Some links that might help:

Montessori Schools Waldorf Schools

You might also try looking up information on Unschooling or Natural Learning/Independent Learning/Experience-Based Learning. These all fall under the umbrella of homeschooling, but it's a much more focused movement.

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Hi Meg, and welcome to the site. What a fantastic first contribution! I look forward to hearing more from you. –  Beofett Feb 14 '12 at 2:13
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Start talking to the teacher and ask for his opinion. Tell him you have the idea he is not challenged enough and get him some appropriate challenges with a teacher that can help him fill in the rough spots.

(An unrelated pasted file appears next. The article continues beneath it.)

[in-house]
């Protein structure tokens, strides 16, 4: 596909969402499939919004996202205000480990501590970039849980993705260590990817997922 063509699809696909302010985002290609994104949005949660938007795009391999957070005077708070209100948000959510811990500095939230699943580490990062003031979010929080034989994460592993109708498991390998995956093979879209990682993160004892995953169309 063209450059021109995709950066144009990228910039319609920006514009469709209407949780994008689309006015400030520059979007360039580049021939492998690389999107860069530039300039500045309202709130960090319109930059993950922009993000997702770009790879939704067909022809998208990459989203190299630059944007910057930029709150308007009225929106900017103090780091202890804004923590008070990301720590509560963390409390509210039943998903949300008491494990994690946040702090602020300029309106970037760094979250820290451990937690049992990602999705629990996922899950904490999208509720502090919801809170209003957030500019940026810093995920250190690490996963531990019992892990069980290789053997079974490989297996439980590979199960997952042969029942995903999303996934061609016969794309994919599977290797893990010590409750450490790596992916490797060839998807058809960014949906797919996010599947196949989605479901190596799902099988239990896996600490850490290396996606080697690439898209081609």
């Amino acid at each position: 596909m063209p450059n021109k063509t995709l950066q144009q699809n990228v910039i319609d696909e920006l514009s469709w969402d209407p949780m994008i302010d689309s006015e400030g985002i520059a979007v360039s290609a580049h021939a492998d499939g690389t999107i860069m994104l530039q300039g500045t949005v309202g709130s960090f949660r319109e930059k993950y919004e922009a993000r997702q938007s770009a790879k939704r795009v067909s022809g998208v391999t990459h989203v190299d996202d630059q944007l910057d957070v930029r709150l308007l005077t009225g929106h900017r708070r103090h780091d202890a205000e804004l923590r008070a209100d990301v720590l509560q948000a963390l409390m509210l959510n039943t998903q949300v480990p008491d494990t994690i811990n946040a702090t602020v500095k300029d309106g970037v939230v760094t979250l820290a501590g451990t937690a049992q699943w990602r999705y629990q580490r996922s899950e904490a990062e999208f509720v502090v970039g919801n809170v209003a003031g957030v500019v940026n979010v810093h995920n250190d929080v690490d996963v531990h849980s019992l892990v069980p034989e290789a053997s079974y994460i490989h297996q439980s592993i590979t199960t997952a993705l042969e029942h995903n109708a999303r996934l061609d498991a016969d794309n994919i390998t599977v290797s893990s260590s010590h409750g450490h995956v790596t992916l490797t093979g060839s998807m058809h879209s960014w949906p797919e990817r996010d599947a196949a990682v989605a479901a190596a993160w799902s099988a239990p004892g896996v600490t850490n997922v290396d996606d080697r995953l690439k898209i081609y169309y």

Reading ahead of his/her ages can give some problems with topics which he has to learn from books like love/hate/sexuality etc make sure there is someone to explain these complex topics.

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My daughter (9yo) has been described as gifted by a few of her teachers though we have not had her formally tested. Her reading, comprehensions and vocabulary tends at the teenage level. That being said, she as the life experiences of a 9 year old so can not, for example, understand Macbeth's motivations. Her maths is ahead but not nearly by the same level.